ASML history files

The mystery of ASML’s wafer stage

René Raaijmakers
Leestijd: 9 minuten

Why was one of the major technological success factors behind ASML, the electric table, not an integral part of the deal between ASM International and Philips?

To this day, the electric table, the superior alignment technology and Zeiss’ lenses and EUV mirror optics are ASML’s technological bedrock. Its super-fast, super-precise stage and alignment have been unique selling points for decades, the reasons why chipmakers buy the Dutch lithography machines. The electric table makes ASML’s steppers the most productive in the world, and the alignment system ensures that despite that high speed, everything runs at ultra-precision.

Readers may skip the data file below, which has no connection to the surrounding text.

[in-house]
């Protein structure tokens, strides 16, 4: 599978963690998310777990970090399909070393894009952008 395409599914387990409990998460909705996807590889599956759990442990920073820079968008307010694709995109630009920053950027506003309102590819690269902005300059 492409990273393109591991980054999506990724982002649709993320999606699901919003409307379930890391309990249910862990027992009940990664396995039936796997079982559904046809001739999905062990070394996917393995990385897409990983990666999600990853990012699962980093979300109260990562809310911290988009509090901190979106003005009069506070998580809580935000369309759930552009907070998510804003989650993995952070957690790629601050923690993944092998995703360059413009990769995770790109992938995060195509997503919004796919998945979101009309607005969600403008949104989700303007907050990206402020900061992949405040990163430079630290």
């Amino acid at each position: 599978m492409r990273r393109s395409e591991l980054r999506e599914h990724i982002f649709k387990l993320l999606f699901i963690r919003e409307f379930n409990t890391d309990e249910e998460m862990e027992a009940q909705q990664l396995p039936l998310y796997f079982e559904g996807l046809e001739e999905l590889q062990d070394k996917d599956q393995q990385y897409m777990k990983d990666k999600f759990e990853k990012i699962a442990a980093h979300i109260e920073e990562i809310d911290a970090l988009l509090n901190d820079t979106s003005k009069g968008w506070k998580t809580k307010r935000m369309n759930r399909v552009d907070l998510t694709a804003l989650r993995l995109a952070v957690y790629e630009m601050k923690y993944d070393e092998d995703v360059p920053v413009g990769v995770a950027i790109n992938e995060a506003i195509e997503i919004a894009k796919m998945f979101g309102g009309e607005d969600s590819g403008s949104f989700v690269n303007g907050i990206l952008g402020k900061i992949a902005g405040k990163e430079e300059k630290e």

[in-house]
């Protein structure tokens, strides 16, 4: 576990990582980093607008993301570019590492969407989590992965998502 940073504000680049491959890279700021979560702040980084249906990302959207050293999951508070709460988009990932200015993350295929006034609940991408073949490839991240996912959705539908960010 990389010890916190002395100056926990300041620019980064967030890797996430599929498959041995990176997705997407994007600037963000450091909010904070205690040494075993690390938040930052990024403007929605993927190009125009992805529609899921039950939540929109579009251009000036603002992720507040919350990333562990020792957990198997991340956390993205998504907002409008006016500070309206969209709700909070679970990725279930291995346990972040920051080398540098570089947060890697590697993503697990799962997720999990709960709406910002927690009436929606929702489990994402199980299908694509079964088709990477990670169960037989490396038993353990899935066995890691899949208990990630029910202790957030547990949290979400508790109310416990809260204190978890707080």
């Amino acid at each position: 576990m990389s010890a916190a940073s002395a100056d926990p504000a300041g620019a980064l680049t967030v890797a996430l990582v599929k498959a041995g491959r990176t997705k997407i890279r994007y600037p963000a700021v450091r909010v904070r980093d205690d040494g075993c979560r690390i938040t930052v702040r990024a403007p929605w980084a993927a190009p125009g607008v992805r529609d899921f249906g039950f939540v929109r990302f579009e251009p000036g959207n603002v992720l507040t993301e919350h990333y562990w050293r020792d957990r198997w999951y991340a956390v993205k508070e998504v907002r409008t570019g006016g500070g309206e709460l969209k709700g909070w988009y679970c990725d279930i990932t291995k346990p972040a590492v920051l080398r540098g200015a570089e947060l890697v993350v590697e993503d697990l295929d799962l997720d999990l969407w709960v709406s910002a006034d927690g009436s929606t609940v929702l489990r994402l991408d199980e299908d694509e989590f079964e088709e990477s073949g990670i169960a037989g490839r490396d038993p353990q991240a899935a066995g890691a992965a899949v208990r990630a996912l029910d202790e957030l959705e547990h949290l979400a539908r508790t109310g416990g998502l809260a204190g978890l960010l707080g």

This makes it all the more remarkable that the joint-venture deal between ASM and Philips in 1984 didn’t include the electric table. Instead, the deal was based on the PAS 2000 wafer stepper, which was unsellable due to its oil-based drive system. Why did Philips’ engineers cling to the old technology for so long, while the electric stage was available as a prototype at Philips’ Natuurkundig Laboratorium (Natlab)? That may be the greatest mystery from ASML’s early days. The seventeen hydraulic clunkers that were transferred to Veldhoven were in fact white elephants – and Philips S&I knew that. ASM was being taken for a ride, but to be fair, it didn’t inspect the deal closely enough, either.

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